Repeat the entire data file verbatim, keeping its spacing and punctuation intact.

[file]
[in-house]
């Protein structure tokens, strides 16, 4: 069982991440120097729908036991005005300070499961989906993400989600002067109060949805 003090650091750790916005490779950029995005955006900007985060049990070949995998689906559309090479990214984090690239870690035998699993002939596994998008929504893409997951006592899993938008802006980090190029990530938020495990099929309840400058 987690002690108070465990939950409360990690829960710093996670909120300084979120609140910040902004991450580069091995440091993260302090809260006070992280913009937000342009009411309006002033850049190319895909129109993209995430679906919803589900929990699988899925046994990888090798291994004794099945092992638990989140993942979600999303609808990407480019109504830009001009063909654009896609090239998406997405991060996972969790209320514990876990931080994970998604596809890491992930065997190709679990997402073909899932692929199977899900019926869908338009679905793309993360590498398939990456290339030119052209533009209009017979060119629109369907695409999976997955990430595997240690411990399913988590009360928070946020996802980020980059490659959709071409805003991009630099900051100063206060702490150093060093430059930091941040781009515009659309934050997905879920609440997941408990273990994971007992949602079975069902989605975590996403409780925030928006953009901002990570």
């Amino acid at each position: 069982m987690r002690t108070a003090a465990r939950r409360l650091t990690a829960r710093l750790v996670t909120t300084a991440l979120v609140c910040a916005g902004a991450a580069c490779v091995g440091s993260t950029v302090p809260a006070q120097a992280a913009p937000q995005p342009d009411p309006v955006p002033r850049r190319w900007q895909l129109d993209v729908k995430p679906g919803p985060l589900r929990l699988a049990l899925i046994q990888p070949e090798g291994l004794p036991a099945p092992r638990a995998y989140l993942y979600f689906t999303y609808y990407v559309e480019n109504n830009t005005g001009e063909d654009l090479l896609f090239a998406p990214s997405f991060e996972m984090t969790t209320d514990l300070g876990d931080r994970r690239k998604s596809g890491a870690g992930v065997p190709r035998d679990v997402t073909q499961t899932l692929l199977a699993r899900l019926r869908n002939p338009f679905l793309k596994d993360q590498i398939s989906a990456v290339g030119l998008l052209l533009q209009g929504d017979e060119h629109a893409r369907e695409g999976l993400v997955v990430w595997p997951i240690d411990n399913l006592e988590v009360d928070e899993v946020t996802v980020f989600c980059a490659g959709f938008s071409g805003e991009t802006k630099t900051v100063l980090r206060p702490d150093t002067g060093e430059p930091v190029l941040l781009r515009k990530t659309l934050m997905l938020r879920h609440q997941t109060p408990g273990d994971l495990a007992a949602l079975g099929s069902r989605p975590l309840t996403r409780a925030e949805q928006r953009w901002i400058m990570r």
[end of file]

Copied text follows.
[in-house]
């Protein structure tokens, strides 16, 4: 069982991440120097729908036991005005300070499961989906993400989600002067109060949805 003090650091750790916005490779950029995005955006900007985060049990070949995998689906559309090479990214984090690239870690035998699993002939596994998008929504893409997951006592899993938008802006980090190029990530938020495990099929309840400058 987690002690108070465990939950409360990690829960710093996670909120300084979120609140910040902004991450580069091995440091993260302090809260006070992280913009937000342009009411309006002033850049190319895909129109993209995430679906919803589900929990699988899925046994990888090798291994004794099945092992638990989140993942979600999303609808990407480019109504830009001009063909654009896609090239998406997405991060996972969790209320514990876990931080994970998604596809890491992930065997190709679990997402073909899932692929199977899900019926869908338009679905793309993360590498398939990456290339030119052209533009209009017979060119629109369907695409999976997955990430595997240690411990399913988590009360928070946020996802980020980059490659959709071409805003991009630099900051100063206060702490150093060093430059930091941040781009515009659309934050997905879920609440997941408990273990994971007992949602079975069902989605975590996403409780925030928006953009901002990570």
């Amino acid at each position: 069982m987690r002690t108070a003090a465990r939950r409360l650091t990690a829960r710093l750790v996670t909120t300084a991440l979120v609140c910040a916005g902004a991450a580069c490779v091995g440091s993260t950029v302090p809260a006070q120097a992280a913009p937000q995005p342009d009411p309006v955006p002033r850049r190319w900007q895909l129109d993209v729908k995430p679906g919803p985060l589900r929990l699988a049990l899925i046994q990888p070949e090798g291994l004794p036991a099945p092992r638990a995998y989140l993942y979600f689906t999303y609808y990407v559309e480019n109504n830009t005005g001009e063909d654009l090479l896609f090239a998406p990214s997405f991060e996972m984090t969790t209320d514990l300070g876990d931080r994970r690239k998604s596809g890491a870690g992930v065997p190709r035998d679990v997402t073909q499961t899932l692929l199977a699993r899900l019926r869908n002939p338009f679905l793309k596994d993360q590498i398939s989906a990456v290339g030119l998008l052209l533009q209009g929504d017979e060119h629109a893409r369907e695409g999976l993400v997955v990430w595997p997951i240690d411990n399913l006592e988590v009360d928070e899993v946020t996802v980020f989600c980059a490659g959709f938008s071409g805003e991009t802006k630099t900051v100063l980090r206060p702490d150093t002067g060093e430059p930091v190029l941040l781009r515009k990530t659309l934050m997905l938020r879920h609440q997941t109060p408990g273990d994971l495990a007992a949602l079975g099929s069902r989605p975590l309840t996403r409780a925030e949805q928006r953009w901002i400058m990570r």